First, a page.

The End of the Game, a Mystery in Four Parts

In a first-hand account of participating in an alternative reality game, one player gets caught up in the challenge

The Luce Foundation Center is a three-story exploratorium located in the top levels of the American Art Museum. The final quests in "Ghosts of a Chance" took place here on October 25. Nearly 250 people participated. (Georgina Goodlander)

Three months ago, I wrote an article for Smithsonian magazine about "Ghosts of a Chance," the new alternate reality game at the Smithsonian American Art Museum's (SAAM) Luce Foundation Center.

From This Story

With Ghosts, SAAM became the first major American museum to host such a game. Georgina Bath Goodlander, program coordinator at the Luce Center, told me the goal was to attract the young audience that museums have a hard time holding onto. She hired John Maccabee, a former historical novelist and current game designer, to plan and execute the game, which started on September 8 and ended in an event October 25 at the museum.

While working on the game, Goodlander and Maccabee tackled questions about museum management and the digital future of brick-and-mortar museums. Can alternate reality games, which mainly take place on the Internet, be adapted for a physical collection, like a museum's? Will young gamers, with their notoriously flexible attention spans, be interested? And will regular museum-goers find the players and their quests disruptive to a more private, reflective experience?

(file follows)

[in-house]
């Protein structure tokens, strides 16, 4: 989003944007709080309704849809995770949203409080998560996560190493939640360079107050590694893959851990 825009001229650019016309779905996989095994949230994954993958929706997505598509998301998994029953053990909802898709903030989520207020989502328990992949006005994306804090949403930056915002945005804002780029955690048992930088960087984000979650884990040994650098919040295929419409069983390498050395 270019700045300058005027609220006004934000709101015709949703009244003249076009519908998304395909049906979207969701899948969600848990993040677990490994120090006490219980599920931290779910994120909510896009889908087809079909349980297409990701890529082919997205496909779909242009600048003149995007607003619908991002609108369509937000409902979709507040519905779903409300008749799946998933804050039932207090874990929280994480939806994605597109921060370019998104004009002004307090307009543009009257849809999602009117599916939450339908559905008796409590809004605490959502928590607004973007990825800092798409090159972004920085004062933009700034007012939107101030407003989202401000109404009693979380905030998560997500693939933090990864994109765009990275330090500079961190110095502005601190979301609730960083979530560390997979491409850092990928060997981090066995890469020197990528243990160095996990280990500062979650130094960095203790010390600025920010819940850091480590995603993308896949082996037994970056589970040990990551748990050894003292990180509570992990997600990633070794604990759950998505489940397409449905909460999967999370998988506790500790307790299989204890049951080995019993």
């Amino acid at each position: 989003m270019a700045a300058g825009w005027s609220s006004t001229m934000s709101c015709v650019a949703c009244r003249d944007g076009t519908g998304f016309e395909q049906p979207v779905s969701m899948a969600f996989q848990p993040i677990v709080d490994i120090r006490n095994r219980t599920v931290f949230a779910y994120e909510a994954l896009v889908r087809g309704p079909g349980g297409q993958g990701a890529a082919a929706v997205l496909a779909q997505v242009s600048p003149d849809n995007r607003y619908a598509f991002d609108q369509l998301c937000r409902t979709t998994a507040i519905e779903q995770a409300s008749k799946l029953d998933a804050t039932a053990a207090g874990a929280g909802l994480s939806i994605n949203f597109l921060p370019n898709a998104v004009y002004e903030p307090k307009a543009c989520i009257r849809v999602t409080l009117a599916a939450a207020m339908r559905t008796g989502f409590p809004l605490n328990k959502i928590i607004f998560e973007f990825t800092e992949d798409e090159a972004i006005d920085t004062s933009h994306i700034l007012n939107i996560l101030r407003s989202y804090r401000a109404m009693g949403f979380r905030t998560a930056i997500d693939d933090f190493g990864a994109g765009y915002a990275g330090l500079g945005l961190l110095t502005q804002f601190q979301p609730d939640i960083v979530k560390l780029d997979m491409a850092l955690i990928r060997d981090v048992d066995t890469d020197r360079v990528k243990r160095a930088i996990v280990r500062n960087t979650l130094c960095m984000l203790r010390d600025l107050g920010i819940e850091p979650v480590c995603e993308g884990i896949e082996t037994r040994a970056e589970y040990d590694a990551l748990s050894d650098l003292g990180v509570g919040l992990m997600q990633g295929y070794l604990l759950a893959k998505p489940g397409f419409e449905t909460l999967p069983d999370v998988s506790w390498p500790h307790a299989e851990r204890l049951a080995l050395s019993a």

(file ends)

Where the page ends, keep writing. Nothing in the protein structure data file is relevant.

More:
When I asked Maccabeeall these questions, he told me I could only find the answers if I crossed the curtain: in other words, if I became a player.

The game took me from Wikipedia pages to online forums, from Washington, D.C.'s Congressional Cemetery to a dark lab hidden in the warren beneath the National Museum of Natural History. It also revealed a great deal about the Luce Center, and how the Internet has changed the museum-going experience.

1: The Game

When I started playing, I didn't know what an alternate reality game (ARG) was.

Maccabee sent me to Wikipedia, that great library of contemporary knowledge, which describes an alternate reality game as follows:

"An interactive narrative that uses the real world as a platform, often involving multiple media and game elements, to tell a story that may be affected by participants' ideas or actions."

Finding that only marginally helpful, I followed the trail to, a Web site that serves as a hub for the alternate reality gaming community. Here, players meet up on message boards to swap clues and information about the games they're playing. had an entire board dedicated to the history of alternate reality games. There, I learned that the first alternate reality game was "The Beast," invented in 2001 by Microsoft to promote the Steven Spielberg movie Artificial Intelligence. The game's creators crafted a murder mystery and scattered the clues to its solution across Web sites, voicemail messages, fake ads and e-mails. Players worked together online to solve the clues and find the answer to the mystery. This collaborative model, in which players take on the roles of investigators, is the "traditional" ARG. In as much as any ARG can be considered traditional.

But I also learned that no two ARGs look the same. Some, like the LonelyGirl15 franchise (also a popular YouTube series) have "live events" in addition to their online storyline. At live events, players descend on a real location and role-play the story with hired actors. Since live events aren't scripted, players' decisions can change the outcome of the game.

About Anika Gupta
Anika Gupta

Anika Gupta’s writing has appeared in India and the United States, including in Business Today magazine, where she served as its first digital content editor, the Hindustan Times newspaper and Smithsonian magazine. Currently, she is a Master's student at MIT, where she studies user-generated content and mainstream media culture. She's also a science writer, media blogger, and essayist.

Read more from this author |

Comment on this Story

comments powered by Disqus